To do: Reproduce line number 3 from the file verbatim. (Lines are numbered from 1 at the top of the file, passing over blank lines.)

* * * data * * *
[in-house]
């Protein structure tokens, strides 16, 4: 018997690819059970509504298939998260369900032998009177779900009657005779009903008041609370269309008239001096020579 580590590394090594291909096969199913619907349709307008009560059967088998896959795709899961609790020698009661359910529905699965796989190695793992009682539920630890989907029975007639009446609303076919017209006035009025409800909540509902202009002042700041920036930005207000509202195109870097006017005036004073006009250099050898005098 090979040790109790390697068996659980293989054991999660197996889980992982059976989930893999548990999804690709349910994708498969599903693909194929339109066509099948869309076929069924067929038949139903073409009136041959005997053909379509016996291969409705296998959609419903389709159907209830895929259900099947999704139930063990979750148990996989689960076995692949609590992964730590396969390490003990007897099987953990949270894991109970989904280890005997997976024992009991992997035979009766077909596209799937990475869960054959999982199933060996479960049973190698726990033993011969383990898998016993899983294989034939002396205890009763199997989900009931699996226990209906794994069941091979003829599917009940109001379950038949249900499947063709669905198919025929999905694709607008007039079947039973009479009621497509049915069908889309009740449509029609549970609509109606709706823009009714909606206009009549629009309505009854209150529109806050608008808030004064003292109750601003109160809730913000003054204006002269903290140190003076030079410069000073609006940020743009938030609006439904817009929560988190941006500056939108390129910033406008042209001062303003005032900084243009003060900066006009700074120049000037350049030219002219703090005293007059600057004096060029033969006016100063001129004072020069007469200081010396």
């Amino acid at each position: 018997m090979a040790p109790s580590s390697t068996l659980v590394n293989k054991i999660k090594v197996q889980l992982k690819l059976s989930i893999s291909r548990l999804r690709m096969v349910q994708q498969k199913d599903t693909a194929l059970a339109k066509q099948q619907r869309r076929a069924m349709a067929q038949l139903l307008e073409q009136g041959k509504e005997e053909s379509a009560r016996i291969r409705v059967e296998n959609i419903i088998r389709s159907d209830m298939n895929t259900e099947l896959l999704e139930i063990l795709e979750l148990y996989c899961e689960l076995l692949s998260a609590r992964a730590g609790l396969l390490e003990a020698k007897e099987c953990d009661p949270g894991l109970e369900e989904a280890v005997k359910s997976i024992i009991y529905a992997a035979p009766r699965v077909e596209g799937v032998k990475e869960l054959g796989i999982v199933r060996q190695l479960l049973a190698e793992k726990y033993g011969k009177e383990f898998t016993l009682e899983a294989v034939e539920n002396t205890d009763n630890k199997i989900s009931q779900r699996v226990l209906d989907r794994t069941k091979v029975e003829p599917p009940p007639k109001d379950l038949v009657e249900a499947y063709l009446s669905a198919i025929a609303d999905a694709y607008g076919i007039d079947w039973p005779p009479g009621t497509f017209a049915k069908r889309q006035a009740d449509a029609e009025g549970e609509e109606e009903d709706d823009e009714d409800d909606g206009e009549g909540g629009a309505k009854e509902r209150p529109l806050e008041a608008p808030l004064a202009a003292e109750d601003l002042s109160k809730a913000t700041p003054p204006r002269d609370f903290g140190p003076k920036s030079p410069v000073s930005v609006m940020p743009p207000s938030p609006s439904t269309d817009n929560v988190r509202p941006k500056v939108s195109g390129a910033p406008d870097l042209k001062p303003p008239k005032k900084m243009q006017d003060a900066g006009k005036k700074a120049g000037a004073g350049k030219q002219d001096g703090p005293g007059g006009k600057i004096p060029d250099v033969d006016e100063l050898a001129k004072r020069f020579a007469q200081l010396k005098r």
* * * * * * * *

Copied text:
């Amino acid at each position: 018997m090979a040790p109790s580590s390697t068996l659980v590394n293989k054991i999660k090594v197996q889980l992982k690819l059976s989930i893999s291909r548990l999804r690709m096969v349910q994708q498969k199913d599903t693909a194929l059970a339109k066509q099948q619907r869309r076929a069924m349709a067929q038949l139903l307008e073409q009136g041959k509504e005997e053909s379509a009560r016996i291969r409705v059967e296998n959609i419903i088998r389709s159907d209830m298939n895929t259900e099947l896959l999704e139930i063990l795709e979750l148990y996989c899961e689960l076995l692949s998260a609590r992964a730590g609790l396969l390490e003990a020698k007897e099987c953990d009661p949270g894991l109970e369900e989904a280890v005997k359910s997976i024992i009991y529905a992997a035979p009766r699965v077909e596209g799937v032998k990475e869960l054959g796989i999982v199933r060996q190695l479960l049973a190698e793992k726990y033993g011969k009177e383990f898998t016993l009682e899983a294989v034939e539920n002396t205890d009763n630890k199997i989900s009931q779900r699996v226990l209906d989907r794994t069941k091979v029975e003829p599917p009940p007639k109001d379950l038949v009657e249900a499947y063709l009446s669905a198919i025929a609303d999905a694709y607008g076919i007039d079947w039973p005779p009479g009621t497509f017209a049915k069908r889309q006035a009740d449509a029609e009025g549970e609509e109606e009903d709706d823009e009714d409800d909606g206009e009549g909540g629009a309505k009854e509902r209150p529109l806050e008041a608008p808030l004064a202009a003292e109750d601003l002042s109160k809730a913000t700041p003054p204006r002269d609370f903290g140190p003076k920036s030079p410069v000073s930005v609006m940020p743009p207000s938030p609006s439904t269309d817009n929560v988190r509202p941006k500056v939108s195109g390129a910033p406008d870097l042209k001062p303003p008239k005032k900084m243009q006017d003060a900066g006009k005036k700074a120049g000037a004073g350049k030219q002219d001096g703090p005293g007059g006009k600057i004096p060029d250099v033969d006016e100063l050898a001129k004072r020069f020579a007469q200081l010396k005098r």